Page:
The Winter of Our Discontent

Saturday, November 27, 2010

I read this novel for book club. We're trying something new this month - instead of all reading the same book, we are all reading a book by Steinbeck. I chose The Winter of Our Discontent because I had heard the phrase and was curious to know where it came from. Turns out it's actually Shakespeare (forgive me - I'm a science major!) from the play Richard III. I'll have to read that baby sometime.

The premise: Ethan Allen Hawley lives in a New England fishing village. His family once had money, but in recent generations that money has run short and Ethan is now living as a grocery clerk, a role that bothers his family, his neighbors, and himself. He undergoes a transformation as he tries to elevate himself from his situation. I know it can be annoying to hear "the less you know about this book before you read it, the better" but I think it is really true in this case. The plot develops with tension and isolated events build on each other until you're dying to know what happens next - something that doesn't happen to me often with books. I don't want to deprive anyone else of that experience!

Before beginning the novel, Steinbeck leaves this little note: "Readers seeking to identify the fictional people and places here described would do better to inspect their own communities and search their own hearts, for this book is about a large part of America today." And it's true, on multiple levels. The main level, I think, is America's attitude about money. The novel depicts businessmen making less than perfectly honest deals, ripping each other off. It also depicts the desperate drive to acquire more - I love when the narrator explains to his wife, "Oh prince's daughter, there is no such thing as just enough money. Only two measures: No Money and Not Enough Money."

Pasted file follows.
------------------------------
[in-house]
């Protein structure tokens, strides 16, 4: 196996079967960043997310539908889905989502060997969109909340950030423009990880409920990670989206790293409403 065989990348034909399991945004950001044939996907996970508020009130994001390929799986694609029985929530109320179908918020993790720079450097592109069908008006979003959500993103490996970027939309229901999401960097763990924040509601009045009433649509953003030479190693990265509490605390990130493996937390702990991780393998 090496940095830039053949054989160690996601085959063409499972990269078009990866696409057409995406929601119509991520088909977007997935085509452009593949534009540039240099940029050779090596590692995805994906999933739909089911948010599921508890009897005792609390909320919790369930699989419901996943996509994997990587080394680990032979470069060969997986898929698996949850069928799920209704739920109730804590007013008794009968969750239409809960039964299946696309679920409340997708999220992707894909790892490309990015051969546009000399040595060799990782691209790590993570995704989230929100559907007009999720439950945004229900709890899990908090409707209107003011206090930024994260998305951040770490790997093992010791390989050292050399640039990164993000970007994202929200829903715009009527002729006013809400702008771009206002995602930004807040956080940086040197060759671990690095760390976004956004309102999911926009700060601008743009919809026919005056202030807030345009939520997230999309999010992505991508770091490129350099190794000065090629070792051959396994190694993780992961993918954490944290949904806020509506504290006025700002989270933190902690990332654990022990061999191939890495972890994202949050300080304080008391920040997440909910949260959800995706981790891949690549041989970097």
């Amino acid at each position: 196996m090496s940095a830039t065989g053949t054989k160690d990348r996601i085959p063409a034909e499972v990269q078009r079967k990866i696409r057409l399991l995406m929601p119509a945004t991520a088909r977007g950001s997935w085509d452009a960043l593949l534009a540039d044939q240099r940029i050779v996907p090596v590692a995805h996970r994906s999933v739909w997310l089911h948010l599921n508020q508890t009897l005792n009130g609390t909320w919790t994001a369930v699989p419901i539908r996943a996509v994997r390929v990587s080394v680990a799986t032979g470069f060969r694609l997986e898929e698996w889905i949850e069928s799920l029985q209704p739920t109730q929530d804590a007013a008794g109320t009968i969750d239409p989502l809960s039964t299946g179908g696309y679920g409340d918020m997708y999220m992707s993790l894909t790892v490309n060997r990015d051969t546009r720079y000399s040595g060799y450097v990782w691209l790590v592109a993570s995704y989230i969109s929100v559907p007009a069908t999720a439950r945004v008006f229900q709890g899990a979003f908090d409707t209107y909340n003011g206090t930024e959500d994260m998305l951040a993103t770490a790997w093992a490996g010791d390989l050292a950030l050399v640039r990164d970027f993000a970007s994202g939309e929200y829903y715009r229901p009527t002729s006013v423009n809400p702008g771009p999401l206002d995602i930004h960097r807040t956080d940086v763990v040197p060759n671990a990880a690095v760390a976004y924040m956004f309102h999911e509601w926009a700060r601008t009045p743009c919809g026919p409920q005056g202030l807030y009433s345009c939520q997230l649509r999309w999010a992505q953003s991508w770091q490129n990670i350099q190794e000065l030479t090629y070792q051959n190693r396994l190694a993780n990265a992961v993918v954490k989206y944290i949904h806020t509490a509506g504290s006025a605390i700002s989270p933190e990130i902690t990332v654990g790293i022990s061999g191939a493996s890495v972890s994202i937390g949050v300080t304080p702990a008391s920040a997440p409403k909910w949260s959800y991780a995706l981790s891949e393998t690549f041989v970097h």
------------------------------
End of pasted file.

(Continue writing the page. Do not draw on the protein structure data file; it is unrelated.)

However, on a deeper level it reflects the aloneness we feel in our own minds, the thoughts we all have and wonder if other people have. "No man really knows about other human beings. The best he can do is suppose they are like himself," Ethan muses. Later, wondering what his wife really feels about their situation in life, he cries desperately in his mind, "Does anyone ever know even the outer fringe of another? What are you like in there? Mary - do you hear? Who are you in there?" This was my favorite part of this book - the experience of being in Ethan's head, of experiencing the twisting of his ideas and the development of the changes in him. His thoughts wander and flit around but somehow they are still easy to follow. And they are written by Steinbeck, so they are beautiful. Here's the mind-candy beautiful passage of the day:

The light-rimmed boundary of the east was July, for June had gone away in the night. July is brass where June is gold, and lead where June is silver. July leaves are heavy and fat and crowding. Birdsong of July is a flatulent refrain without passion, for the nests are empty now and dumpy fledglings teeter clumsily. No, July is not a month of promise or of fulfillment. Fruit is growing but unsweet and uncolored, corn is a limp green bundle with a young and yellow tassel. The squashes still wear umbilical crowns of dry blossom.